When I woke up yesterday morning, I wasn’t sure if I was going to attend the Toronto Women’s March in support of the Women’s March on Washington. I didn’t have anything important to do and remembered the people I had become friends with on Facebook who would be marching in D.C. or in a town near them and realized I couldn’t just stay home.
Heading up to Queen’s Park to the pre-march rally, it occurred to me that I was 48 days shy of my 48th birthday and heading to my very first protest. (In case you’re wondering, I don’t always countdown to my birthday. This year I happen to be excited about going to Chicago to see “Hamilton” on my birthday. Also the math is really easy in January – I was born on the 69th day of the year so I just need to subtract the date! Anyway, I digress….) There are lots of things in the world that make me angry or that I’m passionate about (plastic straws and cutlery, balloons, the environment, animals, grammar…) but I had never gotten to the point of protest. In university kids would get on buses to come to Toronto to protest the government cuts to funding but I didn’t have government grants or loans so this was never relevant to me. Also, until recently, I would not have categorized myself as political. I believe in stuff and I’m against stuff but I was never inclined to get involved in politics. That all changed on November 8, 2016.
Since I decided to go to the march at the last minute (I only found out about it a few days before….I think I was in a bubble at Disney World the week prior) I wasn’t prepared with a pussy hat like many marchers would be wearing. I remembered that my mom knit me a sweater with my two cats on it, so I wore that.
The march began with a rally with a number of speakers. Unfortunately I don’t think they anticipated the crowd they got (estimates were 60,000) and it was difficult to hear most of them. The speeches went on a little long and we got a late start marching towards City Hall.
I took this selfie in an attempt to figure out how big the crowd was. It’s really hard to get a sense when you’re in it. You have to see it from above (and when you see it from above, you can’t lie about what you see!!)
Our march took us down University Avenue past the majority of the big hospitals in the city. This was my Facebook post as we shuffled past….
Walking past all of the great Toronto hospitals thinking about all of the Americans now denied access to healthcare. #TOWomensMarch
The march was supposed to take us to the US Embassy but we were blocked from stopping in front of it by a police barricade.
At the rally I had started chatting with three people who were together so I stuck with them throughout the march. It was nice to not be alone in the crowd of thousands! I noticed a shortcut to City Hall and the four of us took it and got a decent spot beside the stage at Nathan Phillips Square.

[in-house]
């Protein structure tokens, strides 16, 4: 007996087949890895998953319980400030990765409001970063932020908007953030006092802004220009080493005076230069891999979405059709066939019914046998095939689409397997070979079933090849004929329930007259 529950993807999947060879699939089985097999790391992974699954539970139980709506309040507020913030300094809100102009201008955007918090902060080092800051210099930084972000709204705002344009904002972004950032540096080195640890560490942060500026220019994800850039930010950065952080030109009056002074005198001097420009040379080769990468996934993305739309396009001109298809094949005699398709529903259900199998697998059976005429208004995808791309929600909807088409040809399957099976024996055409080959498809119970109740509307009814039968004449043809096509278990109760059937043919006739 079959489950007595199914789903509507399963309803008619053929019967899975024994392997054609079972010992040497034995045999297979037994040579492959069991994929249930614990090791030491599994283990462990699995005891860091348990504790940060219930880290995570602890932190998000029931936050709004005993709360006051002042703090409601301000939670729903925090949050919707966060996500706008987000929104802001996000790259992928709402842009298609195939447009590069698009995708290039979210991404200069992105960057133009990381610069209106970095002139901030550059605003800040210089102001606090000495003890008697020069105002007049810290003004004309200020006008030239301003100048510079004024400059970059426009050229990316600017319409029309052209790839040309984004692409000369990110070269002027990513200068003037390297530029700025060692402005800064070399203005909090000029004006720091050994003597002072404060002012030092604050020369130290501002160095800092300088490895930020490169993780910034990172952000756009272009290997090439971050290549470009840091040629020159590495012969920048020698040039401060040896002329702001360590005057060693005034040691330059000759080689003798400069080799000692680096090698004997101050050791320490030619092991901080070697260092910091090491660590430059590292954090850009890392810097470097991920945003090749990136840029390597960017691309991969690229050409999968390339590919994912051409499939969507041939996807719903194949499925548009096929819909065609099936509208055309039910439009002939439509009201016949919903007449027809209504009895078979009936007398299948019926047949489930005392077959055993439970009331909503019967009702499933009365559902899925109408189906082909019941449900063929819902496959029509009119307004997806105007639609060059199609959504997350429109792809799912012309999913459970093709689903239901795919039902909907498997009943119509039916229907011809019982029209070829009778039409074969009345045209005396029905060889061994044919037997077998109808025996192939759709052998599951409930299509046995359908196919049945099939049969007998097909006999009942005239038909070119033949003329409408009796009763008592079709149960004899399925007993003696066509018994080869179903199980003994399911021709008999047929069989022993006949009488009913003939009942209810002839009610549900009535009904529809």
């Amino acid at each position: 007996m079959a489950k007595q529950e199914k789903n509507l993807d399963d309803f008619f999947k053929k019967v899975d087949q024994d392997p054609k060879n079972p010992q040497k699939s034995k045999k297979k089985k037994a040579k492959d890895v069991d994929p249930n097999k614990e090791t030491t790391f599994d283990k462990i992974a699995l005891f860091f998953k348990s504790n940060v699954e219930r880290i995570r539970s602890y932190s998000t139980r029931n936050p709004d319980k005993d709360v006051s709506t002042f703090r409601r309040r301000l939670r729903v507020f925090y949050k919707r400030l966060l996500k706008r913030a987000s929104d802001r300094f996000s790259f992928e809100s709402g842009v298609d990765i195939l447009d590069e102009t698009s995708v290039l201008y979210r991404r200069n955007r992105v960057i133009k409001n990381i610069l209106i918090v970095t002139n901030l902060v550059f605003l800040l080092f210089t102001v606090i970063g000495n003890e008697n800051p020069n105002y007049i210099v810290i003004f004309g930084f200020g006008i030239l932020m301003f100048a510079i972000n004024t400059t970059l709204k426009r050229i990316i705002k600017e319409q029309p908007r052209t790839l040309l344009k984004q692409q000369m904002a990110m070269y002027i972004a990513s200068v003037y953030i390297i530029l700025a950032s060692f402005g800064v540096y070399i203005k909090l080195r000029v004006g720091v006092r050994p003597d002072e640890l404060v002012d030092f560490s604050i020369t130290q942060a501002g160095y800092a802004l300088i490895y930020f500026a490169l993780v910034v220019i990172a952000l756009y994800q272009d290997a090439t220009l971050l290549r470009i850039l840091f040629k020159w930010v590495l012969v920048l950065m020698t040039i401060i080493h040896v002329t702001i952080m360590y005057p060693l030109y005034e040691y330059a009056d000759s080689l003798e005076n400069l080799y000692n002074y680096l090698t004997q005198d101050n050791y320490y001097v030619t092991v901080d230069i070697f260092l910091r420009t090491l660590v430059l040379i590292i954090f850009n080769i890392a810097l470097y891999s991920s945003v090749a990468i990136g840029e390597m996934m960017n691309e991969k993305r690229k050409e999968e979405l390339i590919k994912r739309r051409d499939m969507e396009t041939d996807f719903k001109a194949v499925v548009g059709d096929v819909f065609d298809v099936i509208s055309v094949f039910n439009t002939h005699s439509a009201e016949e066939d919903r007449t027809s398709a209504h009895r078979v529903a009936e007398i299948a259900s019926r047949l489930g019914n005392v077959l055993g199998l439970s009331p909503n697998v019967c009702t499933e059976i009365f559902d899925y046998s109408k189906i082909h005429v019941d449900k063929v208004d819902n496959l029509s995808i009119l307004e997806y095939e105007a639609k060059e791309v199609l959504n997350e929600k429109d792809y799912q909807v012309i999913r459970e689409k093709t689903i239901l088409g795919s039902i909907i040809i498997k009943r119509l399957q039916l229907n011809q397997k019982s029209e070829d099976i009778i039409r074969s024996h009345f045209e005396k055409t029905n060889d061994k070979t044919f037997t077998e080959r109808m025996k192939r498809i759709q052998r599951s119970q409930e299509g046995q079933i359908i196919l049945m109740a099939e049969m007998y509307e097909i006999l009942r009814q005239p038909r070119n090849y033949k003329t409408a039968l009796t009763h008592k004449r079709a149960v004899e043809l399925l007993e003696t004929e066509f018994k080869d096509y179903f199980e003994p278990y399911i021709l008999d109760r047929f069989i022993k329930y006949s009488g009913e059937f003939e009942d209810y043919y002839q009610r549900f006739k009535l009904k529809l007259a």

After I got home, there were many posts on the Facebook page for the march and I managed to find myself in a few photos that were posted. In the photo below, I’m taking video of the crowd!
I wished I had been prepared for the march as I probably would have come with a sign with a quote from “Hamilton” like “Rise Up” or “This is not a moment, it’s a movement”.
These were a few of my favourite signs….
During the march, it was almost impossible to get a cell phone signal. When I got home, my Facebook feed was flooded with posts from friends who marched in Washington, D.C., Boston, Fort Worth, Fresno, Seattle, Vancouver, Chicago, Sarasota and more. It felt really exciting to be part of that somehow.
So that brings me to today. I woke up today feeling out of sorts and that feeling kept growing. I thought it was because I had so much to do and didn’t know what to do first. I cleaned my kitchen and went grocery shopping and even after knocking those two things off my list, I still felt anxious. I couldn’t put my finger on why until I was waiting for the elevator up to my apartment and started reading an article by a former Obama staffer. In the article she said “But I have a sinking feeling in my stomach about the march. Not because I am worried about the cold or the chaos. But because I worry it will give too many people license to congratulate themselves for their activism and move on with their daily lives.”
“That’s probably it.” I thought. I’m probably anxious because I’m wondering “What’s next?” The march didn’t actually solve anything. It hopefully showed the new U.S. administration that there are a lot of people across the United States and around the world who are very concerned, angry and fearful. The article went on to state “The march shouldn’t be a moment to rest and celebrate. It should be a warm up.”
I calmed my anxiety somewhat by allowing myself a day to rest and think and figure out what’s next. That day is today. After today is tomorrow. And tomorrow, we rise up and fight.